Jos Buttler struck the quickest century in England's ODI history, from just 46 balls, to help his side to a 3-1 series victory against Pakistan in the UAE.
Buttler's innings included eight sixes - another record for an England player in ODI cricket - as England posted 355 for 5, their highest total away from home. Only four times have they scored more. It was to prove more than enough as Pakistan were dismissed for 271 with almost ten overs remaining.
Buttler, who had already recorded the two fastest ODI centuries for England (61 balls against New Zealand and 66 against Sri Lanka) finished unbeaten on 116 from 52 balls with 18 of them having been hit for four or six. There have been only six quicker ODI centuries and it helped England plunder 145 off the final 11 overs.
If Pakistan's bowling looked ragged in the face of Buttler's assault - and it did - they probably deserve some sympathy. Promoted to No. 4 after Jason Roy, who scored a maiden ODI century of his own, had established an imposing platform, Buttler was given every freedom to unleash his spectacular talents upon this game.
Having hit the bowlers of their length with a series of scoops, reverse-sweeps and bottom-handed drives which rendered even yorkers a feeding opportunity, Buttler then thrashed the follow-up collection of long-hops, full-tosses and slower balls. It was an innings of which AB de Villiers or Viv Richards would have been proud. And there really is no higher praise than that.
For a while, Pakistan kept up with the required run-rate. Azhar Ali and Mohammad Hafeez struck the ball sweetly in hitting first Reece Topley and then Chris Woakes out of the attack. Then Babar Azam and Shoaib Malik took up the charge with swift half-centuries that left England just a little flustered.
But when Alex Hales, who had earlier missed a relatively straightforward catch offered by Hafeez, pulled off an outstanding catch at deep midwicket - Hales ran in from the fence and threw himself forward to scoop the ball up inches from the ground - to dismiss Malik, the Pakistan resistance crumbled. It was, though, a brave effort.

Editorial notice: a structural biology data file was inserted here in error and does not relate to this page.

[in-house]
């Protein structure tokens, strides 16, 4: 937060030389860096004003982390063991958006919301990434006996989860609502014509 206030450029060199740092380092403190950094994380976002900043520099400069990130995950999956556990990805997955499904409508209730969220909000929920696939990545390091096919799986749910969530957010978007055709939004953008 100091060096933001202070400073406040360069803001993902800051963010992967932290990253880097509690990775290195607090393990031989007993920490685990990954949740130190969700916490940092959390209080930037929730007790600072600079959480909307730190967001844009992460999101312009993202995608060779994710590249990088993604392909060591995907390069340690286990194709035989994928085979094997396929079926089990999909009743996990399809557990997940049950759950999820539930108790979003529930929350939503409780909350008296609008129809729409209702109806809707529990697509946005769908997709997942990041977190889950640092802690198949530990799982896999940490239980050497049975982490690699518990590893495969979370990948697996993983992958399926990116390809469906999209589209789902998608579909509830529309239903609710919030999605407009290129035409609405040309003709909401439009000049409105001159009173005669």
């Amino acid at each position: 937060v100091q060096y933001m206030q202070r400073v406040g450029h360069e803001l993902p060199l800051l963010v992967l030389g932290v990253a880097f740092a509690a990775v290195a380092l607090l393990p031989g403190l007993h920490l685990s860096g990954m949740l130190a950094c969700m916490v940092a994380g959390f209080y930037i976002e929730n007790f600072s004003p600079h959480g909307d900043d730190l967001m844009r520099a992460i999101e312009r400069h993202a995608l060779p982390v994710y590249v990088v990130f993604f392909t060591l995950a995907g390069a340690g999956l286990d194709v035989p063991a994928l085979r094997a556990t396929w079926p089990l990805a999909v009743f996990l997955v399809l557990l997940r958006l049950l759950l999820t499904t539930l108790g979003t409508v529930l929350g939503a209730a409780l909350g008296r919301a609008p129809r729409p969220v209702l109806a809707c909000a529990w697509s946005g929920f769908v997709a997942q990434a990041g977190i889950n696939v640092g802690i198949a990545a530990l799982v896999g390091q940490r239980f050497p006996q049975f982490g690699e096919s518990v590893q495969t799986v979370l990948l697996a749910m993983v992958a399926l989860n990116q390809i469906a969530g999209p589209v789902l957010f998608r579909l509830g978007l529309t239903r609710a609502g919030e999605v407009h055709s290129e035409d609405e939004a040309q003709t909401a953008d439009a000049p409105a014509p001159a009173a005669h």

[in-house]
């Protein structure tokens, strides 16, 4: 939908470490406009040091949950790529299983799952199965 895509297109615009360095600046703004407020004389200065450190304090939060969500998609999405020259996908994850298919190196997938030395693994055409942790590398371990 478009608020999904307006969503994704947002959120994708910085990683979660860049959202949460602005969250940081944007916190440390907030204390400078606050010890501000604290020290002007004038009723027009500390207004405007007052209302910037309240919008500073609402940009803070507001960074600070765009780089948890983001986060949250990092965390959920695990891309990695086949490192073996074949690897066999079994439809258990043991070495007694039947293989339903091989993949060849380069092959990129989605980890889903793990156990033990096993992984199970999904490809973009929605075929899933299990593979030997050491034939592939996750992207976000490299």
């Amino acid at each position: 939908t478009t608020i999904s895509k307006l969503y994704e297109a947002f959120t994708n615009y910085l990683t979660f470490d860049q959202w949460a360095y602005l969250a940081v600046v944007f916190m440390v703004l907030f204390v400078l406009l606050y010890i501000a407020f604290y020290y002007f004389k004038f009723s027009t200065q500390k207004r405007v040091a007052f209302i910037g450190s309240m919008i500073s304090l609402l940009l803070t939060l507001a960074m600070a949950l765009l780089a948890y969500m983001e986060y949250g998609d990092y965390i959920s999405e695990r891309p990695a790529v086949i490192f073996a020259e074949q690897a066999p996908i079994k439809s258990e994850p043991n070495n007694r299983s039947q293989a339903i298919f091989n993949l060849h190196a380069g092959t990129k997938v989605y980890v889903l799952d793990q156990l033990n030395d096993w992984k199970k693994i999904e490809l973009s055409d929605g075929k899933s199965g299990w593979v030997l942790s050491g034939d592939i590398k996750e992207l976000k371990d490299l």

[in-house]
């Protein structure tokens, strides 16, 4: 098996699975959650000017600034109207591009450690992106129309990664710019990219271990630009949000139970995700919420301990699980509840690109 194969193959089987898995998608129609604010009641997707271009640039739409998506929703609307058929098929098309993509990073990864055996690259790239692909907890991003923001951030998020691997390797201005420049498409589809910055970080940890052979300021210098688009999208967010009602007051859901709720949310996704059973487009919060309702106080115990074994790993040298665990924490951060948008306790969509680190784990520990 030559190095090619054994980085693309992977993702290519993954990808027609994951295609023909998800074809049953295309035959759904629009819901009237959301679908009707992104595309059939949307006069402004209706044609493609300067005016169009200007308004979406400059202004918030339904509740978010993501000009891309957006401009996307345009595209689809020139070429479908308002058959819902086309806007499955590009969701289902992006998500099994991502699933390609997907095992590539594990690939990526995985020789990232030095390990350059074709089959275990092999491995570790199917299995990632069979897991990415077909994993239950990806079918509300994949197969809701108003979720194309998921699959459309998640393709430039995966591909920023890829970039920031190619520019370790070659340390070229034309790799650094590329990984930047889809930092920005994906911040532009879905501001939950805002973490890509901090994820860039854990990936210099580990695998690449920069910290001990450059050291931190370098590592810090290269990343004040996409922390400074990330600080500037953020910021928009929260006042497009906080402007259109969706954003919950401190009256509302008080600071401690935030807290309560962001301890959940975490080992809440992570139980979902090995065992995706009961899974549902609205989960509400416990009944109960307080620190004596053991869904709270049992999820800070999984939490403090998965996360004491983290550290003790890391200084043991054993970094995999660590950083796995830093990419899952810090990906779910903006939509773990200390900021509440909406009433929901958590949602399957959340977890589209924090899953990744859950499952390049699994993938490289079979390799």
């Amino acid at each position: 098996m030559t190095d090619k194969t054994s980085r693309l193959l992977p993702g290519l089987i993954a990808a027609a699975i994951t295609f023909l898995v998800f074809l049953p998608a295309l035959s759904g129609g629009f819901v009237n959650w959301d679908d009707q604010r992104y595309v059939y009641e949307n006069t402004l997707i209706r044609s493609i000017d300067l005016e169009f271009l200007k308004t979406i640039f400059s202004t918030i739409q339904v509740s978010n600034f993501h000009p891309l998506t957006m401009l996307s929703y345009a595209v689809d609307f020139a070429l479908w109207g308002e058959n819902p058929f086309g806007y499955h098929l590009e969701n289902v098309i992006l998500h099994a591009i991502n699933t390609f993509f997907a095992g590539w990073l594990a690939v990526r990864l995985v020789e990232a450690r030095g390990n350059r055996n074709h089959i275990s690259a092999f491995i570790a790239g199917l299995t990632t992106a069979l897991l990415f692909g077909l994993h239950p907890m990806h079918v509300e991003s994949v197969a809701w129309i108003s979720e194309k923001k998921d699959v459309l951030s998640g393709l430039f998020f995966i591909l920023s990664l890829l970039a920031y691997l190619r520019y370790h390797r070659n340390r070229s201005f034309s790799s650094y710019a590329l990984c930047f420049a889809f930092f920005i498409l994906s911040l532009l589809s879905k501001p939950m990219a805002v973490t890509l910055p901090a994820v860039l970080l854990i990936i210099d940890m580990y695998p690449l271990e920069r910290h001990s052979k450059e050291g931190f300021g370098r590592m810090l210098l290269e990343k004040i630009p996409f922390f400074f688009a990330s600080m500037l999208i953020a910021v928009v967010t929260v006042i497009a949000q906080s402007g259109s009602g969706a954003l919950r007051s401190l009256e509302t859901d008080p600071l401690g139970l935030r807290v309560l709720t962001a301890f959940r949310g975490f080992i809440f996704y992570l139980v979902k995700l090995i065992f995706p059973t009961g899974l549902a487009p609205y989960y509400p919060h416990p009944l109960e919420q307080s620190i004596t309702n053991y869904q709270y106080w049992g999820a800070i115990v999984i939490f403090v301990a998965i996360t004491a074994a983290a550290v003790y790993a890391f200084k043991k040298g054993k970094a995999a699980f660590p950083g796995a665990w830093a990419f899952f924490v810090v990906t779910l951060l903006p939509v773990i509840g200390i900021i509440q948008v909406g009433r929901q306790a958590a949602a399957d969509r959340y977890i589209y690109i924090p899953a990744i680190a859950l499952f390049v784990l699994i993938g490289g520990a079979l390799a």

How they will rue the self-inflicted wounds that continue to hold them back. After three run-outs in Sharjah, they suffered another here when Hafeez, batting with real class at present, called Azam for a sharp single only to see his partner motionless and ball-watching at the other end. Hafeez had no chance of regaining his ground.
Defeat means Pakistan have lost three ODI series in a row against England and, placed eighth in the rankings, they face the real prospect of having to qualify for the 2019 World Cup.
This was not a day when Pakistan lost because they played poorly, though, as much as it was a day when they came up against a player of special ability in golden form.
Having recovered some confidence after his unbeaten 49 in Sharjah - how important might that missed stumping before he had scored in that game prove to be? - Buttler gave himself a little time to get used to the conditions, scoring just 5 from his first nine balls before going on the attack.
Mohammad Irfan, a thorn in England's side throughout the series, was flicked from outside off to square leg and then scooped as if he were a medium-pacer. When Wahab went full he was laced through the covers and when he dropped short he was pulled through midwicket. One Anwar Ali over was thrashed for 22 as Buttler followed one perfectly timed reverse sweep for four with two thunderous pulls for six. It was murderous, merciless stuff. So un-English in many ways. The last 33 balls of his innings produced 99 runs.
Buttler's brilliance might have overshadowed the contribution of Roy, but it was England's strong start - they were 194 for 2 with almost 15 overs left when he wandered to the middle - that allowed him the freedom to attack.
Batting was, initially at least, far from straightforward for Roy. Twice in the opening overs - once against Anwar Ali and once against Wahab Riaz - he enjoyed some fortune when, pushing at the ball away from his body, inside edges flew perilously close to his stumps and down to the fine leg boundary for four.
But as he settled, he produced some sparkling strokes. A checked straight drive off Wahab was a thing of beauty, while a flick through midwicket off Irfan was gloriously timed. While he didn't completely time one straight drive off Malik, such was his commitment to the stroke that the ball still carried beyond the long-off boundary.
He gave one chance, on 77, when an outside edge off Yasir Shah was dropped at slip - Mohammad Rizwan had little chance after the ball deflected off the keeper's gloves - but this was an innings which allied power and placement; restraint and aggression. It was an admirably mature innings from a man who is looking more at home at this level by the game.
Roy gained support from Hales, with whom he posed 54 in 11 overs for the first wicket, and then 140 for the second with Joe Root, who placed the ball with precision and rotated the strike expertly. And, when the opportunity arose, he attacked with style: he brought up his 50 with a gorgeous lofted drive off Malik, having already slog-swept six off Yasir.
It was all just a prelude for Buttler, though. There may have been better innings played by an England player in ODI cricket, but it is not easy to think of them.